Wildcard would have many disadvantages for Frankfurt Skyliners

Dhe media and the public took no notice when the Basketball Bundesliga changed paragraph 15 of its license status in the summer of 2022. This section regulates the allocation of the right to participate without sporting qualifications and contained the following passage until then: “Applicants who have received a wild card in the past five years and their legal successors at the same location will not be considered.”

This five-year period was abolished so that the Fraport Skyliners, who had recently remained in the league via a wildcard, could once again remain top-class in this way. However, a free license would have to be available for this. This would be the case if a sportingly qualified team (presumably a promoted team) does not apply for a license, waives its right to participate or fails to meet the licensing hurdles because the economic requirements of the league cannot be met.

Whether this will be the case is not yet foreseeable. Potentially interested parties must declare their “desire to acquire such a right to participate” by April 15th. In the meantime, the league has approached the clubs and asked about their interest. The Skyliners deposited theirs “to keep all options open for us,” as managing director Yannick Binas emphasizes.

Before the encounter with Alba Berlin this Sunday (3 p.m., live on MagentaSport), the Frankfurters are 17th in the table. If that were also the case at the end of the season, they would be asked before the bottom of the table in the event of a wildcard procedure, because the league would like to reward the better placed relegated players and prevent the forging of alliances when licensing is known from the past.

“Too many imponderables”

This process is also new and replaces the open and time-consuming process of the past, which only gave the Frankfurters planning security late last year. Of course, the goal of Hessen is to ensure that they remain in the class through sporting means. Both Binas and sports manager Marco Völler are also optimistic in this regard because the club will sign another guard before the end of the change period at the end of the month, who according to Völler already has “BBL and a lot of European experience”.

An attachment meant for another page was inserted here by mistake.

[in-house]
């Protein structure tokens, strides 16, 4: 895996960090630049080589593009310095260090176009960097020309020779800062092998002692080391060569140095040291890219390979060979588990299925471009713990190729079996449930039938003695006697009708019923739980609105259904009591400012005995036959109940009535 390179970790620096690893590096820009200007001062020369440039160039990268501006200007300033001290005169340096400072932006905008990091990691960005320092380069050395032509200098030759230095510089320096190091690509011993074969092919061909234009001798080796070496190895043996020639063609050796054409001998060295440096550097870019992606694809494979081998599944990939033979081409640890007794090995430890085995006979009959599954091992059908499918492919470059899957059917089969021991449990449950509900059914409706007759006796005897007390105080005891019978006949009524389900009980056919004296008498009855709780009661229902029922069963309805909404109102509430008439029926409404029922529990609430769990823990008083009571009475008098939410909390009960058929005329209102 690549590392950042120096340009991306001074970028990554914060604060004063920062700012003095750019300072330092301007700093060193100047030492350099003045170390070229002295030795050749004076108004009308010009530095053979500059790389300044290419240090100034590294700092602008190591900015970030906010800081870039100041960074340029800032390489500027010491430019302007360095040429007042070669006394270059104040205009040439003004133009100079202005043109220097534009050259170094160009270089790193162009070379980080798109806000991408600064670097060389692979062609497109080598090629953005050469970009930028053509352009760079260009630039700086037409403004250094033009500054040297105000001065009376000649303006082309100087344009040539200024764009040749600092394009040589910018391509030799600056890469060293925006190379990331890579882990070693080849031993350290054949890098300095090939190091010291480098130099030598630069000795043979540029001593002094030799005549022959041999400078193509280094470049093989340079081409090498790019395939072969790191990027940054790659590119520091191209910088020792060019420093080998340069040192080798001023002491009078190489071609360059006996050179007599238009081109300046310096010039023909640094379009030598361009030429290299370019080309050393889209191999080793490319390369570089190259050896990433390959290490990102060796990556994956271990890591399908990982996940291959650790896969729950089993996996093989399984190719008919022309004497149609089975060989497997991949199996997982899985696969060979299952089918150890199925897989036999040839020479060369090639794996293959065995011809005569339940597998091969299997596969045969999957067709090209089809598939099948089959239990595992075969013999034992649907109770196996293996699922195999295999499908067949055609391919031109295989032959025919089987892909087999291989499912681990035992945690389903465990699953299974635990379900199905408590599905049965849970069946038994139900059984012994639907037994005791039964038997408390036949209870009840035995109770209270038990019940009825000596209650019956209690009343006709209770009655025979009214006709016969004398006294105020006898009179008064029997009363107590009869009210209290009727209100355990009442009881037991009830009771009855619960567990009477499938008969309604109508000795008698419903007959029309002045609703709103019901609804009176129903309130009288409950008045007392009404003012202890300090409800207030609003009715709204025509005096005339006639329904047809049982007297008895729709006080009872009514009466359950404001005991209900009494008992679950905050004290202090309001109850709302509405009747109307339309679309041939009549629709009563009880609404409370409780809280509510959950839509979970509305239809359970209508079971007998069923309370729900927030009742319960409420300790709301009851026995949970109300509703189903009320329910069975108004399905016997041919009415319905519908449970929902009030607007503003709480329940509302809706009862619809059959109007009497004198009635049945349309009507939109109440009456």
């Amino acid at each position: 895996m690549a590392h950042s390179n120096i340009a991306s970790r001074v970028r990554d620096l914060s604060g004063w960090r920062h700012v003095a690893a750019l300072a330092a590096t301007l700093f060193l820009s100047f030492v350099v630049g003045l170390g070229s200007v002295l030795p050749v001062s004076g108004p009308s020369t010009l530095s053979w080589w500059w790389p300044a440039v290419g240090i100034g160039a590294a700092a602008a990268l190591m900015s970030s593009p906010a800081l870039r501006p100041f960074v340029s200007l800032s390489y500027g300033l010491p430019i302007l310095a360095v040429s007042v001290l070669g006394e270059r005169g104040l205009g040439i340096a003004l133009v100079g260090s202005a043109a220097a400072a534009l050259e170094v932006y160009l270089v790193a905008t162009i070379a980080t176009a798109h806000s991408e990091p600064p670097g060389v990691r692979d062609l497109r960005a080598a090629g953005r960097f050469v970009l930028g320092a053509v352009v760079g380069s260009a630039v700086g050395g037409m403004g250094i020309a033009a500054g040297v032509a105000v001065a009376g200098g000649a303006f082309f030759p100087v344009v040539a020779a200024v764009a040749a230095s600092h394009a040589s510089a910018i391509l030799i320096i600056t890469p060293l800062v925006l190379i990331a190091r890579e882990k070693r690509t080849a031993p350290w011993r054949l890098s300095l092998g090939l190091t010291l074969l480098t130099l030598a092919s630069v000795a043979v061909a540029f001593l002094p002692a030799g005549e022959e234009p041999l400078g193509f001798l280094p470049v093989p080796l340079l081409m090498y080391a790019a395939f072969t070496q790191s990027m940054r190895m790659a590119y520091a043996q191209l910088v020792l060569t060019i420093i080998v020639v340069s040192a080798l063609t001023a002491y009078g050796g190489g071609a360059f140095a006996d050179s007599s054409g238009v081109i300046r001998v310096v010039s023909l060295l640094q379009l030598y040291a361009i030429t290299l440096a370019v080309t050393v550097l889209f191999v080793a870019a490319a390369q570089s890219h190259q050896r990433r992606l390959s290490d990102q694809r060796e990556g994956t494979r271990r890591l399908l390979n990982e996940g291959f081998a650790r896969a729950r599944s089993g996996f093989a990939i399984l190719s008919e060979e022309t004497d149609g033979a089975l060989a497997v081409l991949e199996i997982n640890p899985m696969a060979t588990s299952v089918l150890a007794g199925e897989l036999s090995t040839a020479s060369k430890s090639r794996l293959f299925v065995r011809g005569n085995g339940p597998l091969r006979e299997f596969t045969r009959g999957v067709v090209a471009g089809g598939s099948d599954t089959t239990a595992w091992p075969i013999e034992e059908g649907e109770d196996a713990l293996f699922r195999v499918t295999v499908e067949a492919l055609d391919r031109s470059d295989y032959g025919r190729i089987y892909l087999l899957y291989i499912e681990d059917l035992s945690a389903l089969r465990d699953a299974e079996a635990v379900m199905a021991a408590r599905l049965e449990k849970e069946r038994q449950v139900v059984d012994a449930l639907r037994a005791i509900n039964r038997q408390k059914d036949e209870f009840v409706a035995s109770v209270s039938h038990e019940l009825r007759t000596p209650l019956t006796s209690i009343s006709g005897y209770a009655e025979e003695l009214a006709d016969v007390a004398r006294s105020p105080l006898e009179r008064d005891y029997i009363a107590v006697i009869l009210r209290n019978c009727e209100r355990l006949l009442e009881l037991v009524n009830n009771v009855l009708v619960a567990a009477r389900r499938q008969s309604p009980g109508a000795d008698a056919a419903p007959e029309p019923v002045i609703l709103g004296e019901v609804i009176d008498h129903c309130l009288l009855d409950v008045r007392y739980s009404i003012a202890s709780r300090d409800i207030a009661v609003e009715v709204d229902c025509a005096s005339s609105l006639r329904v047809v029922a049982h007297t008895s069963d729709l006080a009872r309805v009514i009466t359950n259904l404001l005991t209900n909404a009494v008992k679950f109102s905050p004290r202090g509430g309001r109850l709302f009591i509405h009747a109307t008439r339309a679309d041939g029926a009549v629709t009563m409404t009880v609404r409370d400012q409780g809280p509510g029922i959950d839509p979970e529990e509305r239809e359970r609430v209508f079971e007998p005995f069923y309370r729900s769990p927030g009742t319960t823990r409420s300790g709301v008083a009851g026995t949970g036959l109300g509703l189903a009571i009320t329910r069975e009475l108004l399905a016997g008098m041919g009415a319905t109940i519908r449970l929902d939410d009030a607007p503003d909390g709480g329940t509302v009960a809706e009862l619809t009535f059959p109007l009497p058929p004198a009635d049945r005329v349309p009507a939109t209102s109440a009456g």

According to Binas, the question of whether the wild card option will be used again in the worst-case scenario does not yet arise due to “too many imponderables”. In any case, it would be a financial feat, because after the 700,000 euros for the current license, you would have to raise another 700,000 to 800,000 euros. “We had to use our reserves for the wildcard last summer,” explains Binas. As a consequence, savings had to be made on the playing staff, which is reflected in the standings. “If we stay in the league again with a wildcard, the next season will be even more difficult than the current one,” Völler paints a rather bleak scenario. Like Binas, he’s not sure whether requesting a wild card again would be the right move for the Skyliners.

League threatens image damage

The statute was changed precisely for such cases, because the league had not expected that the promoted would fail relatively often to meet the license requirements. In the end, an adjustment to the realities was made. However, the financial hurdles are extremely high when a club wants to take this path twice in a short space of time. For Bayreuth, who is currently bringing up the rear, the amount would probably not be affordable even once.

“The original idea of ​​the wildcard was to be able to give large and up-and-coming clubs a place in the league,” explains Jens Staudenmayer, who acts as an authorized officer and as the commercial and sporting director of the league. This option still exists. However, there is currently no project that would be suitable for this. Among other things, “financial resources that must be higher than the average budget of a Bundesliga club, a high media reach and a hall with a capacity of at least 6,000 spectators” are required.

It is still unclear whether a free license will be available. Staudenmayer assumes that five to six second division clubs will apply for a license. But whether the climbers will be among the applicants and whether they can meet all the requirements remains to be seen. While the wildcard procedure is questionable per se, it would do even more damage to the image of the league if a free license could not be granted and the Basketball Bundesliga started the next season with only 17 teams.

The author was coach of the year twice in Germany.


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